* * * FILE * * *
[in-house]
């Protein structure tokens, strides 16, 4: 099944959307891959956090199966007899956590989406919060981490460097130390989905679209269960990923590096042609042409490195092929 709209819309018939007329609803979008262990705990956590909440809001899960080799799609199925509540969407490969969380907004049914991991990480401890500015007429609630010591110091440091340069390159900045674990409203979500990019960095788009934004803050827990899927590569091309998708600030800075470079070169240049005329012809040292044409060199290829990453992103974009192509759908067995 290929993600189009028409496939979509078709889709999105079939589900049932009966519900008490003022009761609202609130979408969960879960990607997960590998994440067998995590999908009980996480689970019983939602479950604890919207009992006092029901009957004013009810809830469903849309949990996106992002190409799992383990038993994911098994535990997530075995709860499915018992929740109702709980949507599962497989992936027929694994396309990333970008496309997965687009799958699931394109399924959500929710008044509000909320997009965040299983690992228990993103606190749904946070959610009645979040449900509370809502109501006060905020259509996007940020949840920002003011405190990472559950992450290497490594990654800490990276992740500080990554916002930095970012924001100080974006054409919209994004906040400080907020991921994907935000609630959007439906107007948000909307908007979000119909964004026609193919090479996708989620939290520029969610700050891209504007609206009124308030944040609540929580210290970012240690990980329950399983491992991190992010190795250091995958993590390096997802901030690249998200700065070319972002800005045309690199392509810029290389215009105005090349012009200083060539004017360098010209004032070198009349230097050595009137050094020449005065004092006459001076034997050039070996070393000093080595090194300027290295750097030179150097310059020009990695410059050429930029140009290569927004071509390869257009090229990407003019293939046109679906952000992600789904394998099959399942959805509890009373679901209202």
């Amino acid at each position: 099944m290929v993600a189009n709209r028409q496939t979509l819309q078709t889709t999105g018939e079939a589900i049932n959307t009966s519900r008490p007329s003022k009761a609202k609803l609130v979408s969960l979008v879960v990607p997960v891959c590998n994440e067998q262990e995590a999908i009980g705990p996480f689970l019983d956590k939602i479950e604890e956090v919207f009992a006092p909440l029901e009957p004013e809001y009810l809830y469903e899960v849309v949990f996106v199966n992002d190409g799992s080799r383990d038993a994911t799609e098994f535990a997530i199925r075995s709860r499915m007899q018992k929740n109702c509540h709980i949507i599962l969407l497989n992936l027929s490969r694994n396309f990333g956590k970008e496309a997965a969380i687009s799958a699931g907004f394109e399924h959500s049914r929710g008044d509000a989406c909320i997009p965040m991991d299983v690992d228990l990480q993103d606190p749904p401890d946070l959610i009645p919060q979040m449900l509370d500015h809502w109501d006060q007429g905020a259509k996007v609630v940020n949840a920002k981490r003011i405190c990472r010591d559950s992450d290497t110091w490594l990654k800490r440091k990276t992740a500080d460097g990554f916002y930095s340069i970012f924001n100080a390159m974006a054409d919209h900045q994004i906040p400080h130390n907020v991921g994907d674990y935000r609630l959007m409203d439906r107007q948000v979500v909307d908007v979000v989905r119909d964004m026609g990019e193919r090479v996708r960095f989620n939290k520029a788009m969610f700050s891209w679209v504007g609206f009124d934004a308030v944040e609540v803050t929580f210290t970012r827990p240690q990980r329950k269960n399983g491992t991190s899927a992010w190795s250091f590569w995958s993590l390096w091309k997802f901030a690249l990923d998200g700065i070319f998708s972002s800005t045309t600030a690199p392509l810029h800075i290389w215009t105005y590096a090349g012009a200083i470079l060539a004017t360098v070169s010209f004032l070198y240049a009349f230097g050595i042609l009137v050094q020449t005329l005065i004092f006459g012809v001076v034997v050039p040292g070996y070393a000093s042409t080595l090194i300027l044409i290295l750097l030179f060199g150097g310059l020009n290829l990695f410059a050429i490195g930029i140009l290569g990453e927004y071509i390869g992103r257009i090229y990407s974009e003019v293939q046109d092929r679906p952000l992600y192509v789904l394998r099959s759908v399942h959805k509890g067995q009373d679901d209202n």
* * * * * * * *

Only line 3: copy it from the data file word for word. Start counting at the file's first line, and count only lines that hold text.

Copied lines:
């Amino acid at each position: 099944m290929v993600a189009n709209r028409q496939t979509l819309q078709t889709t999105g018939e079939a589900i049932n959307t009966s519900r008490p007329s003022k009761a609202k609803l609130v979408s969960l979008v879960v990607p997960v891959c590998n994440e067998q262990e995590a999908i009980g705990p996480f689970l019983d956590k939602i479950e604890e956090v919207f009992a006092p909440l029901e009957p004013e809001y009810l809830y469903e899960v849309v949990f996106v199966n992002d190409g799992s080799r383990d038993a994911t799609e098994f535990a997530i199925r075995s709860r499915m007899q018992k929740n109702c509540h709980i949507i599962l969407l497989n992936l027929s490969r694994n396309f990333g956590k970008e496309a997965a969380i687009s799958a699931g907004f394109e399924h959500s049914r929710g008044d509000a989406c909320i997009p965040m991991d299983v690992d228990l990480q993103d606190p749904p401890d946070l959610i009645p919060q979040m449900l509370d500015h809502w109501d006060q007429g905020a259509k996007v609630v940020n949840a920002k981490r003011i405190c990472r010591d559950s992450d290497t110091w490594l990654k800490r440091k990276t992740a500080d460097g990554f916002y930095s340069i970012f924001n100080a390159m974006a054409d919209h900045q994004i906040p400080h130390n907020v991921g994907d674990y935000r609630l959007m409203d439906r107007q948000v979500v909307d908007v979000v989905r119909d964004m026609g990019e193919r090479v996708r960095f989620n939290k520029a788009m969610f700050s891209w679209v504007g609206f009124d934004a308030v944040e609540v803050t929580f210290t970012r827990p240690q990980r329950k269960n399983g491992t991190s899927a992010w190795s250091f590569w995958s993590l390096w091309k997802f901030a690249l990923d998200g700065i070319f998708s972002s800005t045309t600030a690199p392509l810029h800075i290389w215009t105005y590096a090349g012009a200083i470079l060539a004017t360098v070169s010209f004032l070198y240049a009349f230097g050595i042609l009137v050094q020449t005329l005065i004092f006459g012809v001076v034997v050039p040292g070996y070393a000093s042409t080595l090194i300027l044409i290295l750097l030179f060199g150097g310059l020009n290829l990695f410059a050429i490195g930029i140009l290569g990453e927004y071509i390869g992103r257009i090229y990407s974009e003019v293939q046109d092929r679906p952000l992600y192509v789904l394998r099959s759908v399942h959805k509890g067995q009373d679901d209202n």